SACRAMENTO, Calif. (AP) — California corrections officials on Tuesday dropped a plan to include prisoners with violent backgrounds in the nation's largest and oldest inmate firefighting unit, a day after the proposal was first reported by The Associated Press.
The state still plans to expand the program to include inmates who have up to seven years left to serve on their sentences, instead of the current five years, Department of Corrections and Rehabilitation spokesman Jeffrey Callison told the AP.
But as for considering inmates who have been convicted of violent crimes, "We will not be changing that," he said. "We're not looking to expand the list of crimes that inmates have committed when considering who is eligible for fire camp service."
The story drew nationwide attention as California endures four years of drought and a deadly fire season. Public safety concerns were raised by critics including the union representing state firefighters who oversee the inmates while they are fighting fires.
However, Callison denied that the publicity killed the proposal.
"Nothing was finalized, and even without the stories who knows what might have emerged?" he said.
The department continues to search for ways to increase the pool of potential firefighters, he said. The number has been falling in recent years because lower-level offenders are being sent to county jails instead of state prisons.
Currently about 3,800 inmates assist professional firefighters in California, but that is down from about 4,400 in previous years.
The department considers only inmates with no history of violent crimes, but had proposed adding inmates convicted of violent offenses such as assaults and robberies if they had attained a minimum-security classification after years of good behavior.
Corrections spokesman Bill Sessa had told the AP the proposal was in the final review stage within his department. It had not yet been sent to the Department of Forestry and Fire Protection, which said it also would have had to approve the changes.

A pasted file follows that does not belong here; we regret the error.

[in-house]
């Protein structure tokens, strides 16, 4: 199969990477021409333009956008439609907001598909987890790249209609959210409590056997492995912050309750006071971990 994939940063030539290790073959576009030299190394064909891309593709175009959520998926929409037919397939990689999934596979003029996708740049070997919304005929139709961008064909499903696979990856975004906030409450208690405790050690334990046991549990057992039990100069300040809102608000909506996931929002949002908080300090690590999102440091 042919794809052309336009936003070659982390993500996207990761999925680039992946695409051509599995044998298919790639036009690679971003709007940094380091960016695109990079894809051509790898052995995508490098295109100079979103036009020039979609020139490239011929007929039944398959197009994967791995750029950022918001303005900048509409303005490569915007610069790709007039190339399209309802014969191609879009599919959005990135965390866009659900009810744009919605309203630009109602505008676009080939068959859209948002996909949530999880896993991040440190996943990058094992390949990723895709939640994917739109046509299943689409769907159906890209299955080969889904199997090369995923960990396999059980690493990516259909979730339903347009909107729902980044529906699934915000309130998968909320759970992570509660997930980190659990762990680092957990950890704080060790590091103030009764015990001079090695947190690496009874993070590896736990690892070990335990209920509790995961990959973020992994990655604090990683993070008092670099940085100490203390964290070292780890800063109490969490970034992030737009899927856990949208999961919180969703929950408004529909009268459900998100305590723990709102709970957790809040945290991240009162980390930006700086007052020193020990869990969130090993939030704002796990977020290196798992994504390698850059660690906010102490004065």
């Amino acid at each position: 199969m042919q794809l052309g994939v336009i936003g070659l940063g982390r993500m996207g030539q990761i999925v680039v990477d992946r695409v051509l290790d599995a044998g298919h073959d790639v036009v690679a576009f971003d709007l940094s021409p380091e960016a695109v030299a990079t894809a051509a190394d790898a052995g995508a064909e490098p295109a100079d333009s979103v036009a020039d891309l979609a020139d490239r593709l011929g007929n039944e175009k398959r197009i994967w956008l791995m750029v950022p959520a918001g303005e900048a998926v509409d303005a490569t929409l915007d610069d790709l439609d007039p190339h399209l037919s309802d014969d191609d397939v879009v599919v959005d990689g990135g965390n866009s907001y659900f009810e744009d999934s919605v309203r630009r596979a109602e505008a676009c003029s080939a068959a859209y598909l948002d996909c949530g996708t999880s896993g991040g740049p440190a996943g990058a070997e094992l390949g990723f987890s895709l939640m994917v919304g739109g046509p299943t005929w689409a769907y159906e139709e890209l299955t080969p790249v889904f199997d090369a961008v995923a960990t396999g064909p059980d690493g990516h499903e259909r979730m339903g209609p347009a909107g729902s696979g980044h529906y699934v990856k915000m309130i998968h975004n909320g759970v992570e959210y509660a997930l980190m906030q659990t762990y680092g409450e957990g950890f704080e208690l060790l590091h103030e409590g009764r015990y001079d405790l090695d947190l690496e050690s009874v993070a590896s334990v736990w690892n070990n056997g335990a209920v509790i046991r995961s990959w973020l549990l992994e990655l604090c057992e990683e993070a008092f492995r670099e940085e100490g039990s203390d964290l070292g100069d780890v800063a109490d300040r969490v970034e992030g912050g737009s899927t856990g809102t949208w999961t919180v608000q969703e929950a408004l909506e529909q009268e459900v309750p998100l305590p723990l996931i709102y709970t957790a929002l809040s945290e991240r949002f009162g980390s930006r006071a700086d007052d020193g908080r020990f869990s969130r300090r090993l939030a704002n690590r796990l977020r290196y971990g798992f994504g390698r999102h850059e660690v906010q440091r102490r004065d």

The two agencies formed a committee this summer to consider how to keep the firefighter program adequately staffed. The committee is considering using inmates with longer sentences left to serve, said CalFire spokeswoman Janet Upton, but had not been asked to consider using inmates with violent backgrounds.
"They listened to the public sentiment, which is very well appreciated," said Mike Lopez, president of the union representing state firefighters who oversee inmates at fire scenes. "It sounds like now they're taking a step back and reevaluating their process, which is a good thing."
The AP reported that even firefighters serving time for nonviolent crimes have committed in hundreds of assaults and batteries, along with weapons possessions, indecent exposures and other crimes in the last 10 years. Officials said the rate is much lower than in higher-security prisons.
The inmate firefighters are guarded by a few correctional officers while in the state's 43 unfenced camps, but while fighting fires are overseen only by unarmed CalFire captains. They use hand tools to build fire breaks through terrain that is inaccessible to bulldozers, and made up about one of every five state, federal and local firefighters battling recent blazes.